In his professional debut, Bilal Khan impresses as the beleaguered Simon, while the excellent Gurkiran Kaur’s Baljit is both a figure of fun and a voice of reason.  Omar Ibrahim gives Simon’s Dad sensitivity – Ibrahim later appears as a quack swami figure, claiming to be able to get Simon on his feet and walking for the price of an iron and a toaster, in one of the play’s funniest scenes.  Georgia Burnell is strong as Donna, object of Simon’s affections; Elijah Baker demonstrates his skills at disco-dancing as mixed-race Mark, caught between communities; while James Mace’s rage-filled Keith is the ugly voice of racism, wrongly attributing the loss of a job opportunity to the arrival of That Lot.  The play acknowledges how white people can get caught up in this skewed way of looking at the world – Wouldn’t it be great to be able to state that such thinking has been thoroughly confined to the past?  Of course, the play is commenting on today as much as 1978.

Just like Simon’s household, the play is dominated by the matriarchal Bibi, in a commanding, hilarious performance from Seema Bowri, veering from the tyrannical to the desperate, but all done with love and the desire for the best for the family.

Neil Irish’s ingenious set gives us swift transitions between locations, along with Rory Beaton’s lighting, that accentuates the Bollywood fantasy moments.  Arun Ghosh’s original music heightens mood and flavour – together with extracts from Bollywood films, providing moments of nostalgia for many of the audience members tonight.  Andy Kumar’s choreography is joyous.  Director Pravesh Kumar balances the humour and drama of the domestic scenes, with the stylised action of the fantastical moments, and successfully evokes the menace of the largely off-stage racist rabble.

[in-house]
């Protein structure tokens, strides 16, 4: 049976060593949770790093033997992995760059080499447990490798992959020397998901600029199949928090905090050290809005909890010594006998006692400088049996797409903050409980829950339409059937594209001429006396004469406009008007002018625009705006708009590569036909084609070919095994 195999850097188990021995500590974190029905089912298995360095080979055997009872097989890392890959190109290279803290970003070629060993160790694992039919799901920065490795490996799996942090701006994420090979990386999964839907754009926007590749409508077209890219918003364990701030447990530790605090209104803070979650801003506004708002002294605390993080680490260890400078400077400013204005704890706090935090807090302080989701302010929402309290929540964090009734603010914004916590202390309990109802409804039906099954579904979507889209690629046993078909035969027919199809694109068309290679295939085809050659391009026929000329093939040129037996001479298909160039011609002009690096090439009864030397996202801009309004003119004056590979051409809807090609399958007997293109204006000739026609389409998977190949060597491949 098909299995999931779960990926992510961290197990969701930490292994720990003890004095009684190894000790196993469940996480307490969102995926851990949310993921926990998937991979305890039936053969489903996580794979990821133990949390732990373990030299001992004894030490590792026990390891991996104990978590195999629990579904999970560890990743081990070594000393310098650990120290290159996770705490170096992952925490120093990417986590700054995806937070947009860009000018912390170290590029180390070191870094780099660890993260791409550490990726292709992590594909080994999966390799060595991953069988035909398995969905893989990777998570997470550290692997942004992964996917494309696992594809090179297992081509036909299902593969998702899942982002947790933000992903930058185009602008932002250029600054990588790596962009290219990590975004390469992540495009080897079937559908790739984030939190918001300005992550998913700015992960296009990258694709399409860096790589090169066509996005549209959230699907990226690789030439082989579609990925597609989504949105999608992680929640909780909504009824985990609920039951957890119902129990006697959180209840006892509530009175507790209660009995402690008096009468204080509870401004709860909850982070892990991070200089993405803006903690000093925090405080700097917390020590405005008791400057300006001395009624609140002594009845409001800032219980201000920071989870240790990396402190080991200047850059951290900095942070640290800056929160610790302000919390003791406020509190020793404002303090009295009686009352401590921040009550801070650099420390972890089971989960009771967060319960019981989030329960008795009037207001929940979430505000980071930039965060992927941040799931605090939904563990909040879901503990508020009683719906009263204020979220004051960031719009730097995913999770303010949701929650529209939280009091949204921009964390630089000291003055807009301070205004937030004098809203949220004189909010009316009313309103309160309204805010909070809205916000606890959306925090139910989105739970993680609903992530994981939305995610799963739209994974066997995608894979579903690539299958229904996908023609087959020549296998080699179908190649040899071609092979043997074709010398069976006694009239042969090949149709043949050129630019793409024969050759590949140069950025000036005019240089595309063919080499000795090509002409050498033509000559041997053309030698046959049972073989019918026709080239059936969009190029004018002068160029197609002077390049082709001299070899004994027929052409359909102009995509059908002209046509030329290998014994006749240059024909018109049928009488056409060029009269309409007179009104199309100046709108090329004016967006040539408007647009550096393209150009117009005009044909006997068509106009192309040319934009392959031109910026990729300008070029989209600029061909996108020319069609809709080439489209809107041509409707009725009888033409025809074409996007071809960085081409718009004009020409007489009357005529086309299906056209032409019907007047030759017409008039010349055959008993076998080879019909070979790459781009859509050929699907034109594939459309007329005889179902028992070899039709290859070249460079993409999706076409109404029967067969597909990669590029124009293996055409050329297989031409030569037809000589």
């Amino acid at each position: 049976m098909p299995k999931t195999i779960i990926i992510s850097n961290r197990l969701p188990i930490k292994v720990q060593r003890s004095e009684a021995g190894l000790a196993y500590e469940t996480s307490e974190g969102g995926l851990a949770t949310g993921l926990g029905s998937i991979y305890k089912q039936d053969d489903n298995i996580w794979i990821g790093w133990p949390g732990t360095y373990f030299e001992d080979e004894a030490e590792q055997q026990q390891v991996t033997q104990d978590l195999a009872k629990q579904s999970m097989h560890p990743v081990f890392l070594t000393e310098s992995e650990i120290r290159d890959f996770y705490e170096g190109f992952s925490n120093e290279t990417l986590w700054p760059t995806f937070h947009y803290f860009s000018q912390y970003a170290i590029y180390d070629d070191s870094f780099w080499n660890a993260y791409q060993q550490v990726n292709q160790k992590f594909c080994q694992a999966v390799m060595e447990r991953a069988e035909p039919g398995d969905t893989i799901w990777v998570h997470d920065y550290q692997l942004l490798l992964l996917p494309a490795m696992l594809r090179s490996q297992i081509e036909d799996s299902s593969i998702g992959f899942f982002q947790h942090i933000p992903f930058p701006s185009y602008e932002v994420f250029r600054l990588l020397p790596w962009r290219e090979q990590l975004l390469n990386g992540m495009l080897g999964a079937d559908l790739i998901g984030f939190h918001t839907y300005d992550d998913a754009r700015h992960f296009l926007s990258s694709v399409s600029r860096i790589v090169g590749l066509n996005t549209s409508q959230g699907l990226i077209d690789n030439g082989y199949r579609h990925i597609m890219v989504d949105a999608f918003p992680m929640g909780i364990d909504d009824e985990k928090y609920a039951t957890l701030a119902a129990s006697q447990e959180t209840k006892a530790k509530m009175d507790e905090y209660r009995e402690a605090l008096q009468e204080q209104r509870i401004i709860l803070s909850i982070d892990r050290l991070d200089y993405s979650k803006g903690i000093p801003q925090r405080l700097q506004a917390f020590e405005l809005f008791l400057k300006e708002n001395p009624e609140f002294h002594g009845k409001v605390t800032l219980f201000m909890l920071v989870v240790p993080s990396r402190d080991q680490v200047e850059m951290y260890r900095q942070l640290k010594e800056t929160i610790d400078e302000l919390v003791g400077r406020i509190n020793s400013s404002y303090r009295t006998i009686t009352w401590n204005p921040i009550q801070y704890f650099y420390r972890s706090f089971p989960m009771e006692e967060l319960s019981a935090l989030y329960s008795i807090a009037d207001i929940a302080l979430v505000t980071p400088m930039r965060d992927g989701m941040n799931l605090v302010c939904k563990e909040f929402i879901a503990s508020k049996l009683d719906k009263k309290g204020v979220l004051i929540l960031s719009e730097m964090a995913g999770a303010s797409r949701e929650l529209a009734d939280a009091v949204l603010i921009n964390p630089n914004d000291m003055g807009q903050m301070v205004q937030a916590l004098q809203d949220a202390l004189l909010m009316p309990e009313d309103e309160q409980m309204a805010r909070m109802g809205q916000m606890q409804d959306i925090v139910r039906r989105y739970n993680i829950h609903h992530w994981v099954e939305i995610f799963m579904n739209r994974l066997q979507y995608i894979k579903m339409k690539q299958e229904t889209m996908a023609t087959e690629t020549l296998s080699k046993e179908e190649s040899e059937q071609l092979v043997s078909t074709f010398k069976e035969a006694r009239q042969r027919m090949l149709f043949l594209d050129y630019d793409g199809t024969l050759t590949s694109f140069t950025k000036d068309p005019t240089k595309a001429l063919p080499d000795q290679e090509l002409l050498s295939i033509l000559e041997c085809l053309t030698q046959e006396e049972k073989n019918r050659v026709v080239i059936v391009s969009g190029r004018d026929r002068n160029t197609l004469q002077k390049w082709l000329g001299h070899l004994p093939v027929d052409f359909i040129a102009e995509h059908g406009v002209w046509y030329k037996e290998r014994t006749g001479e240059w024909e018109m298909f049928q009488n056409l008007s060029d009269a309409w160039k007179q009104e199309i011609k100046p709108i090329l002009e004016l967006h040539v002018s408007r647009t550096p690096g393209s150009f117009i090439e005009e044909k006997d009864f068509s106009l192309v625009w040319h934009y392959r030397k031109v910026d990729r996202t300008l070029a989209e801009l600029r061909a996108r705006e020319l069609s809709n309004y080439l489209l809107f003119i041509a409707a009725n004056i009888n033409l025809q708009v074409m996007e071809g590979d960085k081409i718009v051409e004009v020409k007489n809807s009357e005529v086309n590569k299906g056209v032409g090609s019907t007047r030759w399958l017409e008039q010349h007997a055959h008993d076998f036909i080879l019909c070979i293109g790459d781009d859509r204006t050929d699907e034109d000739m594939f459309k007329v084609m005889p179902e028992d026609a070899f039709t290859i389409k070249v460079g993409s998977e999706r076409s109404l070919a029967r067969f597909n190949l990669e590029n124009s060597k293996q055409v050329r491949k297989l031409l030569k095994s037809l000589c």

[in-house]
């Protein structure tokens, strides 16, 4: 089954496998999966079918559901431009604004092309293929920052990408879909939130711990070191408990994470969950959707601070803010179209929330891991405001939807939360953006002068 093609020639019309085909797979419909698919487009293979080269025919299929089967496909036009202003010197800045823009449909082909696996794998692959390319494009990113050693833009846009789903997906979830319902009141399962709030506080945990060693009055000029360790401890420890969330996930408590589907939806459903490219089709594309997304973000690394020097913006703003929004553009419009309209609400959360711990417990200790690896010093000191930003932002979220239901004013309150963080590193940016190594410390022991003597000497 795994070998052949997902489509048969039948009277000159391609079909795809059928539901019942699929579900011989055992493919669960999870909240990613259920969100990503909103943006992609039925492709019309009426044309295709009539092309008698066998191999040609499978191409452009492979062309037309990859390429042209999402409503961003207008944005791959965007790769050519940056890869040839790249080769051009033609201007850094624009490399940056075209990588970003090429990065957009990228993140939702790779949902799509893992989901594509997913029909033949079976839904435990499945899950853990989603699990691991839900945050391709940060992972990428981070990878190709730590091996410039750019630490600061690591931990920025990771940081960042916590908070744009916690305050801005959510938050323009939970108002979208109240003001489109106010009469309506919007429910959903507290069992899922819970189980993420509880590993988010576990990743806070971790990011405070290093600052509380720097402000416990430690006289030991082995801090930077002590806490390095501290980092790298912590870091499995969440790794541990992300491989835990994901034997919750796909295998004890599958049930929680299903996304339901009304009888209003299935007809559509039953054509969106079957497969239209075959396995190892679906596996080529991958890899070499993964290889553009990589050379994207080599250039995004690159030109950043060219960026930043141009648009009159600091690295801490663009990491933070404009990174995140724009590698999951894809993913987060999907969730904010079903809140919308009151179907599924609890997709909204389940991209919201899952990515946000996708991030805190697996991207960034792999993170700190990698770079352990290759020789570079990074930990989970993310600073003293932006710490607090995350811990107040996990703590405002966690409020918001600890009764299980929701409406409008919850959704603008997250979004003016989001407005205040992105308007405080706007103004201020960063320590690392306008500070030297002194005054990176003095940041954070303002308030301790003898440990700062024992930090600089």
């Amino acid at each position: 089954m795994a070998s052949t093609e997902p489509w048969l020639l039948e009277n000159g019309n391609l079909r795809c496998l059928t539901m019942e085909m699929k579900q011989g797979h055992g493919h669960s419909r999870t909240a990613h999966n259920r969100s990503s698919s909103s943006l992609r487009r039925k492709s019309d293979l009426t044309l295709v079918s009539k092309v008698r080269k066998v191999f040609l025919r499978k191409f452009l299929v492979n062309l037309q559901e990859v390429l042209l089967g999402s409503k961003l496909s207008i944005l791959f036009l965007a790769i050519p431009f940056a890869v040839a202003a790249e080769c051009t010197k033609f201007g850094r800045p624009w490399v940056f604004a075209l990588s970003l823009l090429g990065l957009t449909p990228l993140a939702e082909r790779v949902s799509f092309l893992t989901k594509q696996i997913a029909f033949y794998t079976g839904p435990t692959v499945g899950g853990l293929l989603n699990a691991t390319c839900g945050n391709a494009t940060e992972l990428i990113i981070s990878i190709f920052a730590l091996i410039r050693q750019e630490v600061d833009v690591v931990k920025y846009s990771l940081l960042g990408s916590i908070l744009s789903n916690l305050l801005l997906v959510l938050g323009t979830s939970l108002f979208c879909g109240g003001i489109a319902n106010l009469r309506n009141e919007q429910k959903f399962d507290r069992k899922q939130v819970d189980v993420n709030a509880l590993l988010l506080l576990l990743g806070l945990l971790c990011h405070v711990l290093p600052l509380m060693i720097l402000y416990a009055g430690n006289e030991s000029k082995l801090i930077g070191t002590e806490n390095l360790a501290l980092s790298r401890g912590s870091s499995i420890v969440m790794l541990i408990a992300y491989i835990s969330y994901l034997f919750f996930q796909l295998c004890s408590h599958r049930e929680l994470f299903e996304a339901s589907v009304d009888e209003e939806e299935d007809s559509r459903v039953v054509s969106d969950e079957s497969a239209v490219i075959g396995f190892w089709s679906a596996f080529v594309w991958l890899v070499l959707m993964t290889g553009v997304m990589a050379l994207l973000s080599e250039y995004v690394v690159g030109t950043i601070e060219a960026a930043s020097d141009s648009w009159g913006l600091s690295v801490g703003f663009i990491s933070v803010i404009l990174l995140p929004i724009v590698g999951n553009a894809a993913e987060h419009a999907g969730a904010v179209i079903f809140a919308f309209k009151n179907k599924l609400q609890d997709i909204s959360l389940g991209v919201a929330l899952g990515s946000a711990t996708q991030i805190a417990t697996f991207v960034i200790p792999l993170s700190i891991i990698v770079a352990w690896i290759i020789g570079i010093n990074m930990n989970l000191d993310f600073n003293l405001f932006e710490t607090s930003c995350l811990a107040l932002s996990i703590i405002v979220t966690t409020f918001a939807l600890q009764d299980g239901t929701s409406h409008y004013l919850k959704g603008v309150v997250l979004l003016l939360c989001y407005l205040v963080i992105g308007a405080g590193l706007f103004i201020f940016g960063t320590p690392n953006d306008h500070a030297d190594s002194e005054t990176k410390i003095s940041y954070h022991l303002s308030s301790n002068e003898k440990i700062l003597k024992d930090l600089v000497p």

It all adds up to an enjoyable show with all-too strong parallels to today’s society.  What comes across most strongly is the shared humanity of the characters, in positive and negative lights.  This is thought-provoking entertainment of a very high quality.

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Gurkiran Kaur and Bilal Khan clash with more than the wallpaper (Photo: Richard Lakos)


A Nudge To Arms

TRYING IT ON

Warwick Arts Centre, Coventry, Friday 8th June, 2018

 

At the grand age of 70, playwright David Edgar turns performer for the first time in this self-penned piece that blends autobiographical material and interviews with fellow activists, people who were active (for want of a better word) in the student movement of 1968 and beyond.  A survey of the political landscape of the past fifty years, a potted life story, and history lesson, the play’s didactic elements are leavened by humour and theatrical devices: Edgar converses with himself at age 20 via a voice from an antiquated cassette player; ‘stage manager’ Danielle Phillips upbraids him for his shortcomings, his dated language, his previous dismissal of feminism… It’s a searing attack that Edgar takes on the chin – the left has always been prone to bickering and in-fighting.  Indeed, the Labour party today is chronically divided, even if it has veered away from socialistic ideals and is squabbling over centrist pursuits.

It is a cliché that people become more right-wing as age withers them.  It is shocking to realise that the hard-won changes in legislation regarding race, gender, and gay rights were fought for by the same generation that largely voted for Brexit.  What happened to them?  Surely it is more than the ageing process?  Edgar attempts to enlighten us on this point and it’s a s sobering as it is entertaining.  He’s an engaging presence, seemingly effortless in his fascinating discourse.  The altercation with Phillips creates tension – this is no cosy lecture – and we are made to think for ourselves and our own position, as the world turns backwards and the progress we have made is threatened with erasure.

There is a lot to take in and ruminate over here.  It’s amusing, insightful and dismaying all at once, although there is a sense that Edgar is preaching to a choir of liberals, people who willingly and regularly attend the theatre and regard it as an arena for social commentary and change.  Perhaps we will be shaken from our comfortable complacency, our classical music and our Waitrose cuisine, and take up the cause to continue the fight before the political gains we have made are lost.  This is in addition to the long way we have still to go.